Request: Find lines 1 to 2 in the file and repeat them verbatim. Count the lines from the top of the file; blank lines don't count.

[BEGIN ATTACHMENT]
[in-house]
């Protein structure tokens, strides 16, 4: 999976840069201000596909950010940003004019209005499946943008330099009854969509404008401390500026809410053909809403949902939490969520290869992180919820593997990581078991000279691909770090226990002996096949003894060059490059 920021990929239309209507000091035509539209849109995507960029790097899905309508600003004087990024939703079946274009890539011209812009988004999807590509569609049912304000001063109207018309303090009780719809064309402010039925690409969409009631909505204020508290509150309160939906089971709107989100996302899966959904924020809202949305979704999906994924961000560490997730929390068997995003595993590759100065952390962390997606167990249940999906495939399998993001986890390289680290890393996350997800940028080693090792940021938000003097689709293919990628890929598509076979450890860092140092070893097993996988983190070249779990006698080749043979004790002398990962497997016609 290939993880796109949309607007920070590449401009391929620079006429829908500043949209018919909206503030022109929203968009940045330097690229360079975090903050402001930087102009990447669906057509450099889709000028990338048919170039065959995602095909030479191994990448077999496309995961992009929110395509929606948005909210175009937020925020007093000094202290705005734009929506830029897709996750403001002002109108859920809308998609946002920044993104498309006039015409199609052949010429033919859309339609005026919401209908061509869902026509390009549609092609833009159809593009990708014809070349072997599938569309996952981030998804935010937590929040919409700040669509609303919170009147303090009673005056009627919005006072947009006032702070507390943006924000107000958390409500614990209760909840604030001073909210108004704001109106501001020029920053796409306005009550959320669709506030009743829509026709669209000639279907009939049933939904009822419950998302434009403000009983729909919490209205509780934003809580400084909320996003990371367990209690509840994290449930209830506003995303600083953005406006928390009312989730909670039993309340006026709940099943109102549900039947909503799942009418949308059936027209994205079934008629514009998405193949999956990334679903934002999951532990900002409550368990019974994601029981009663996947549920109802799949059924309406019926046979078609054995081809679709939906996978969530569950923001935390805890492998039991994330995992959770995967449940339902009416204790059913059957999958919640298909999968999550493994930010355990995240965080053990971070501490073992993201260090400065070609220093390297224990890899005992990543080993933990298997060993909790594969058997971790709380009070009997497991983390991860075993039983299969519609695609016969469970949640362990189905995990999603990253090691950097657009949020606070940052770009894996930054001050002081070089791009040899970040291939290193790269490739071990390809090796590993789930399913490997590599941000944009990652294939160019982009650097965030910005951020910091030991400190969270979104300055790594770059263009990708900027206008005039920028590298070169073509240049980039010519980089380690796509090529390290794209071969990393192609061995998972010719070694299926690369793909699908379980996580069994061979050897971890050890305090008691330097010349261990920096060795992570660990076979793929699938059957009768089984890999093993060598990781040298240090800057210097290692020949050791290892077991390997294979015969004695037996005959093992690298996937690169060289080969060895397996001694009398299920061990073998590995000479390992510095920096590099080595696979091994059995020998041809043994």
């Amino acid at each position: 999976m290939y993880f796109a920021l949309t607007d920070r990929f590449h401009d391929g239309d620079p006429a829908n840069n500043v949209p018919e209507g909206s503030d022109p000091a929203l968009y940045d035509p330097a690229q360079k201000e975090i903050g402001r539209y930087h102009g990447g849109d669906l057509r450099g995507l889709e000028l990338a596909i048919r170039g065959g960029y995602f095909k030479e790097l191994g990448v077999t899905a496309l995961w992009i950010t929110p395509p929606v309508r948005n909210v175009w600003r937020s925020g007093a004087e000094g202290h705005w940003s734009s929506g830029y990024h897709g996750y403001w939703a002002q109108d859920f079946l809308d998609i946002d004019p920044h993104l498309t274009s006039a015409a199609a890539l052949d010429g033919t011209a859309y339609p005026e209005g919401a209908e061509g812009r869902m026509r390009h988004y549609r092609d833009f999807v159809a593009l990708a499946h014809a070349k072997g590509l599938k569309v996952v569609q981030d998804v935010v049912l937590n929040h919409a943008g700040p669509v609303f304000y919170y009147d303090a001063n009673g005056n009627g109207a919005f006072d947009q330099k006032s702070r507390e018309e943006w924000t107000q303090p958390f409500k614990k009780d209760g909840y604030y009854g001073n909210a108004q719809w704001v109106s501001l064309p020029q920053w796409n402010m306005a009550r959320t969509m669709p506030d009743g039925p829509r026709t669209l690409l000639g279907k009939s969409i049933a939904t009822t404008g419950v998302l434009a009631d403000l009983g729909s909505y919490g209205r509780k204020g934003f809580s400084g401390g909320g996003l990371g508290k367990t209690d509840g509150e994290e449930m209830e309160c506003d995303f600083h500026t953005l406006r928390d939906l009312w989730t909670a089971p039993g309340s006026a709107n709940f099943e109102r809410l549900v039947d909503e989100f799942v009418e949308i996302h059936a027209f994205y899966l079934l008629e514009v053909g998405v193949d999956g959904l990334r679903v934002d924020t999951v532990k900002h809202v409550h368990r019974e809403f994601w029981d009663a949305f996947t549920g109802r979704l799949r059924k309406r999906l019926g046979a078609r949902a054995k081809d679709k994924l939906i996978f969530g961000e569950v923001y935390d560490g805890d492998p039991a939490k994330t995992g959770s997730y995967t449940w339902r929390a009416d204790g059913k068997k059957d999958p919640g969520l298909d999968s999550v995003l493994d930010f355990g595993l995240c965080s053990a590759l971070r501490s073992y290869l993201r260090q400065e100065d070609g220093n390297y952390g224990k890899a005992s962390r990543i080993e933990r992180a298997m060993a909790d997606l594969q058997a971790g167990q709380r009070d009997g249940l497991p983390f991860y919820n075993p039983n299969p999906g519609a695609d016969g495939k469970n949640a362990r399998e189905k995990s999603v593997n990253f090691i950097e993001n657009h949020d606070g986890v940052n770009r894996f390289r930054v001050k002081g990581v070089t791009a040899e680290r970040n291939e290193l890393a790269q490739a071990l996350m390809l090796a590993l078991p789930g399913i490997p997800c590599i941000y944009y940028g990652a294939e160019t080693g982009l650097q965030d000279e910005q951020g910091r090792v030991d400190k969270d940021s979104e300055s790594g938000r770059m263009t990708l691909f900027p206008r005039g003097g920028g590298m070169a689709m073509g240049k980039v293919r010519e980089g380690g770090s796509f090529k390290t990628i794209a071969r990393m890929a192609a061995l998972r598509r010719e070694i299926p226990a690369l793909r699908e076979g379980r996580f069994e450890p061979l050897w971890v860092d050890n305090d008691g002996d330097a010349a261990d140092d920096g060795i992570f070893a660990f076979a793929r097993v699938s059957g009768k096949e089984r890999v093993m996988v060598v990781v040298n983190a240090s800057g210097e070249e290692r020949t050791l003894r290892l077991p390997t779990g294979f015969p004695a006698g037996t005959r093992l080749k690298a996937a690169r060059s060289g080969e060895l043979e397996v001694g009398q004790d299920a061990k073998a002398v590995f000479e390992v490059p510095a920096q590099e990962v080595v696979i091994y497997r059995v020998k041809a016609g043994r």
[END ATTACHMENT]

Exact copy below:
[in-house]
């Protein structure tokens, strides 16, 4: 999976840069201000596909950010940003004019209005499946943008330099009854969509404008401390500026809410053909809403949902939490969520290869992180919820593997990581078991000279691909770090226990002996096949003894060059490059 920021990929239309209507000091035509539209849109995507960029790097899905309508600003004087990024939703079946274009890539011209812009988004999807590509569609049912304000001063109207018309303090009780719809064309402010039925690409969409009631909505204020508290509150309160939906089971709107989100996302899966959904924020809202949305979704999906994924961000560490997730929390068997995003595993590759100065952390962390997606167990249940999906495939399998993001986890390289680290890393996350997800940028080693090792940021938000003097689709293919990628890929598509076979450890860092140092070893097993996988983190070249779990006698080749043979004790002398990962497997016609 290939993880796109949309607007920070590449401009391929620079006429829908500043949209018919909206503030022109929203968009940045330097690229360079975090903050402001930087102009990447669906057509450099889709000028990338048919170039065959995602095909030479191994990448077999496309995961992009929110395509929606948005909210175009937020925020007093000094202290705005734009929506830029897709996750403001002002109108859920809308998609946002920044993104498309006039015409199609052949010429033919859309339609005026919401209908061509869902026509390009549609092609833009159809593009990708014809070349072997599938569309996952981030998804935010937590929040919409700040669509609303919170009147303090009673005056009627919005006072947009006032702070507390943006924000107000958390409500614990209760909840604030001073909210108004704001109106501001020029920053796409306005009550959320669709506030009743829509026709669209000639279907009939049933939904009822419950998302434009403000009983729909919490209205509780934003809580400084909320996003990371367990209690509840994290449930209830506003995303600083953005406006928390009312989730909670039993309340006026709940099943109102549900039947909503799942009418949308059936027209994205079934008629514009998405193949999956990334679903934002999951532990900002409550368990019974994601029981009663996947549920109802799949059924309406019926046979078609054995081809679709939906996978969530569950923001935390805890492998039991994330995992959770995967449940339902009416204790059913059957999958919640298909999968999550493994930010355990995240965080053990971070501490073992993201260090400065070609220093390297224990890899005992990543080993933990298997060993909790594969058997971790709380009070009997497991983390991860075993039983299969519609695609016969469970949640362990189905995990999603990253090691950097657009949020606070940052770009894996930054001050002081070089791009040899970040291939290193790269490739071990390809090796590993789930399913490997590599941000944009990652294939160019982009650097965030910005951020910091030991400190969270979104300055790594770059263009990708900027206008005039920028590298070169073509240049980039010519980089380690796509090529390290794209071969990393192609061995998972010719070694299926690369793909699908379980996580069994061979050897971890050890305090008691330097010349261990920096060795992570660990076979793929699938059957009768089984890999093993060598990781040298240090800057210097290692020949050791290892077991390997294979015969004695037996005959093992690298996937690169060289080969060895397996001694009398299920061990073998590995000479390992510095920096590099080595696979091994059995020998041809043994």